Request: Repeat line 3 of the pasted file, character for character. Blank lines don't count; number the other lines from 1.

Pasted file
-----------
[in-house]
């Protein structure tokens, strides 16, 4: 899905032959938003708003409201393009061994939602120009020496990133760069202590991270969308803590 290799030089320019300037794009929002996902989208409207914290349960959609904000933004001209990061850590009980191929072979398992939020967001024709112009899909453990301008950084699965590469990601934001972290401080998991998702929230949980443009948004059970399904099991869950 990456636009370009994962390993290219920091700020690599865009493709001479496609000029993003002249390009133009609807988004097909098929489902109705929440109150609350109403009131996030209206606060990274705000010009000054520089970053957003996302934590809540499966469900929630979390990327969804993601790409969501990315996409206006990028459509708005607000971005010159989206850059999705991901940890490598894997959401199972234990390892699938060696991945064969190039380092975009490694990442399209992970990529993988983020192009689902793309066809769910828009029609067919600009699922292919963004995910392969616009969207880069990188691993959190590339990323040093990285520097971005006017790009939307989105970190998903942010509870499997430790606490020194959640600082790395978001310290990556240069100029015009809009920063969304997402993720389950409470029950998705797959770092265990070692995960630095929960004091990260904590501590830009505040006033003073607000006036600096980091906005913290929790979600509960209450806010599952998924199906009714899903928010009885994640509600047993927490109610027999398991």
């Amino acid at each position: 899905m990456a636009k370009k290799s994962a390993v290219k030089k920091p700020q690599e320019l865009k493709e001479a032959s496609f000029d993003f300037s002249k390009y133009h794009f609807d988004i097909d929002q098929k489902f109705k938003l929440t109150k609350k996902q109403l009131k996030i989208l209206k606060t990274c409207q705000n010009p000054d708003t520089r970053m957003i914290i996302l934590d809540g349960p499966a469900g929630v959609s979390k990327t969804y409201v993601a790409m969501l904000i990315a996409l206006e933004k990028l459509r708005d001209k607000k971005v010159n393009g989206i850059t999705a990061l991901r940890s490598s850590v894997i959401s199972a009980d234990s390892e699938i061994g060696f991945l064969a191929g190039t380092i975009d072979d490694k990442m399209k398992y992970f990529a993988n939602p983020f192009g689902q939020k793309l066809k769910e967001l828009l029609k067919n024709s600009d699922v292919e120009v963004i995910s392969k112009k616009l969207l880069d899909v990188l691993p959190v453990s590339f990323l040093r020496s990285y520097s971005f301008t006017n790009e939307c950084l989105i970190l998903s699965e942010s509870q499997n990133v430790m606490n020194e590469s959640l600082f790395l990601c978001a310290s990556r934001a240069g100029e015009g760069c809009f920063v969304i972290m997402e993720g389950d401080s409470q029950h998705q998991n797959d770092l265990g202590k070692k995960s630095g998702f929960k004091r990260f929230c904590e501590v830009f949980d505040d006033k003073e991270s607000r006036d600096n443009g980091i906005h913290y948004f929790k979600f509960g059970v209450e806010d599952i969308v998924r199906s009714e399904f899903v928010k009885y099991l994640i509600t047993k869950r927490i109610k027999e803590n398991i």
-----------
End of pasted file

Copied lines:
């Amino acid at each position: 899905m990456a636009k370009k290799s994962a390993v290219k030089k920091p700020q690599e320019l865009k493709e001479a032959s496609f000029d993003f300037s002249k390009y133009h794009f609807d988004i097909d929002q098929k489902f109705k938003l929440t109150k609350k996902q109403l009131k996030i989208l209206k606060t990274c409207q705000n010009p000054d708003t520089r970053m957003i914290i996302l934590d809540g349960p499966a469900g929630v959609s979390k990327t969804y409201v993601a790409m969501l904000i990315a996409l206006e933004k990028l459509r708005d001209k607000k971005v010159n393009g989206i850059t999705a990061l991901r940890s490598s850590v894997i959401s199972a009980d234990s390892e699938i061994g060696f991945l064969a191929g190039t380092i975009d072979d490694k990442m399209k398992y992970f990529a993988n939602p983020f192009g689902q939020k793309l066809k769910e967001l828009l029609k067919n024709s600009d699922v292919e120009v963004i995910s392969k112009k616009l969207l880069d899909v990188l691993p959190v453990s590339f990323l040093r020496s990285y520097s971005f301008t006017n790009e939307c950084l989105i970190l998903s699965e942010s509870q499997n990133v430790m606490n020194e590469s959640l600082f790395l990601c978001a310290s990556r934001a240069g100029e015009g760069c809009f920063v969304i972290m997402e993720g389950d401080s409470q029950h998705q998991n797959d770092l265990g202590k070692k995960s630095g998702f929960k004091r990260f929230c904590e501590v830009f949980d505040d006033k003073e991270s607000r006036d600096n443009g980091i906005h913290y948004f929790k979600f509960g059970v209450e806010d599952i969308v998924r199906s009714e399904f899903v928010k009885y099991l994640i509600t047993k869950r927490i109610k027999e803590n398991i």